Last Updated: May 29, References Approved. To create this article, 23 people, some anonymous, worked to edit and improve it over time. There are 13 references cited in this article, which can be found at the bottom of the page. This article has been viewed , times.
How To Write a Case Study Step-by-Step (With Examples)
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A case study is a research method that relies on a single case rather than a population or sample. When researchers focus on a single case, they can make detailed observations over a long period of time, something that cannot be done with large samples without costing a lot of money. Case studies are also useful in the early stages of research when the goal is to explore ideas, test, and perfect measurement instruments, and to prepare for a larger study. A case study is unique within the social sciences for its focus of study on a single entity, which can be a person, group or organization, event, action, or situation. It is also unique in that, as a focus of research, a case is chosen for specific reasons, rather than randomly , as is usually done when conducting empirical research. Often, when researchers use the case study method, they focus on a case that is exceptional in some way because it is possible to learn a lot about social relationships and social forces when studying those things that deviate from norms. In doing so, a researcher is often able, through their study, to test the validity of the social theory, or to create new theories using the grounded theory method.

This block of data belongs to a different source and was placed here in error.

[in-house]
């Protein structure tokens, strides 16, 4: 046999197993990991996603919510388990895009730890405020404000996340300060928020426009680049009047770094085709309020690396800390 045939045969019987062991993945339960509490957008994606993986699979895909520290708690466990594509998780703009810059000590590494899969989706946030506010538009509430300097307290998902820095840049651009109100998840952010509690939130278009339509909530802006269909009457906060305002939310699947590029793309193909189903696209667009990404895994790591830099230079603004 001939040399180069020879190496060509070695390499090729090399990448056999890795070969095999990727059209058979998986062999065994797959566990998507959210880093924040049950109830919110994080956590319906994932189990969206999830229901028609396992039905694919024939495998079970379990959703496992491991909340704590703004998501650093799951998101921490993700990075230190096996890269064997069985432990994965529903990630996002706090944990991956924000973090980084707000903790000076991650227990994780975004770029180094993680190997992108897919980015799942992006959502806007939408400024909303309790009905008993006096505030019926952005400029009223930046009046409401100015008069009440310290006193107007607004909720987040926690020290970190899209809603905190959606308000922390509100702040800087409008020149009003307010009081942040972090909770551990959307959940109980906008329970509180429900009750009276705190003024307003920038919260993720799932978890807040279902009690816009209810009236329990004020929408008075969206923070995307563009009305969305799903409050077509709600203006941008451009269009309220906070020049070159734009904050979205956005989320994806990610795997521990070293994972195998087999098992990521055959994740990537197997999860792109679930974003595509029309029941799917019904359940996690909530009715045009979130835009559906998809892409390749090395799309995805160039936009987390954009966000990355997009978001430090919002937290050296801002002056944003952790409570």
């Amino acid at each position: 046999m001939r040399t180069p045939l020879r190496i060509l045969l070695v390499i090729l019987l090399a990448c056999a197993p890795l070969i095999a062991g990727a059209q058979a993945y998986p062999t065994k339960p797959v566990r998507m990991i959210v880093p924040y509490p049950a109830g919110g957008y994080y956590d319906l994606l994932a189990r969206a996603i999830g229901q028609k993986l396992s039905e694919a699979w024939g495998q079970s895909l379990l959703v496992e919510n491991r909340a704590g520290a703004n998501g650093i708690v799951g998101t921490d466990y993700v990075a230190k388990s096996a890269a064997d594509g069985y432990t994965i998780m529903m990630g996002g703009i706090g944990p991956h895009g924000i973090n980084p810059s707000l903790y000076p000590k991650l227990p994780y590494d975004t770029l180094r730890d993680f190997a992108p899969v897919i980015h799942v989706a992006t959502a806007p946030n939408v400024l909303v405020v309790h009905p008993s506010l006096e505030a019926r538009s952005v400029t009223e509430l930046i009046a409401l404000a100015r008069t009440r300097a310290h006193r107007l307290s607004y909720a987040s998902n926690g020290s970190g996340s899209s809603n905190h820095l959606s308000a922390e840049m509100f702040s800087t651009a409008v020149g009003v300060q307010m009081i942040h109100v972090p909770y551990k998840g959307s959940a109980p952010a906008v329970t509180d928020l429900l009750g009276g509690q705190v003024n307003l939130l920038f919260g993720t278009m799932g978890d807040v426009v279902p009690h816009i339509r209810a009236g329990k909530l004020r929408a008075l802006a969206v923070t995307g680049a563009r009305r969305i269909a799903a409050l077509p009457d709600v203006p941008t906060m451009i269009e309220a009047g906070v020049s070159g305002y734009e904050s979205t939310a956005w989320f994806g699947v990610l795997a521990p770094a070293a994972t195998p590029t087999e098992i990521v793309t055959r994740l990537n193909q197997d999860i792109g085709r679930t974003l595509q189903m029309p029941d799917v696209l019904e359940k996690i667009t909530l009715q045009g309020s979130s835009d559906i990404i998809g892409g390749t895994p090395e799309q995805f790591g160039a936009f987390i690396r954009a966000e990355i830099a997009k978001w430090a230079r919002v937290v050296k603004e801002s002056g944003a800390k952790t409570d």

A Working from Home Experiment Shows High Performers Like It Better
There has been much debate about working from home and whether or not it's a productivity boost or major productivity drain. Paranoid managers envision employees lying on their couches at home in Metallica concert T-shirts eating Doritos off their belly and watching Ellen. But Stanford professor Nicholas Bloom has definitive data that paints a very different picture and indicates it's time once and for all to embrace and enable the benefits of working from home.
When it comes to reading, we may be assuming that reading for knowledge is the best reason to pick up a book. Research, however, suggests that reading fiction may provide far more important benefits than nonfiction. Reading nonfiction might certainly be valuable for collecting knowledge, it does little to develop EQ, a far more elusive goal. Some of the most valuable skills that managers look for in employees are often difficult to define, let alone evaluate or quantify: self-discipline, self-awareness, creative problem-solving, empathy, learning agility, adaptiveness, flexibility, positivity, rational judgment, generosity, and kindness, among others. How can you tell if your future employees have these skills?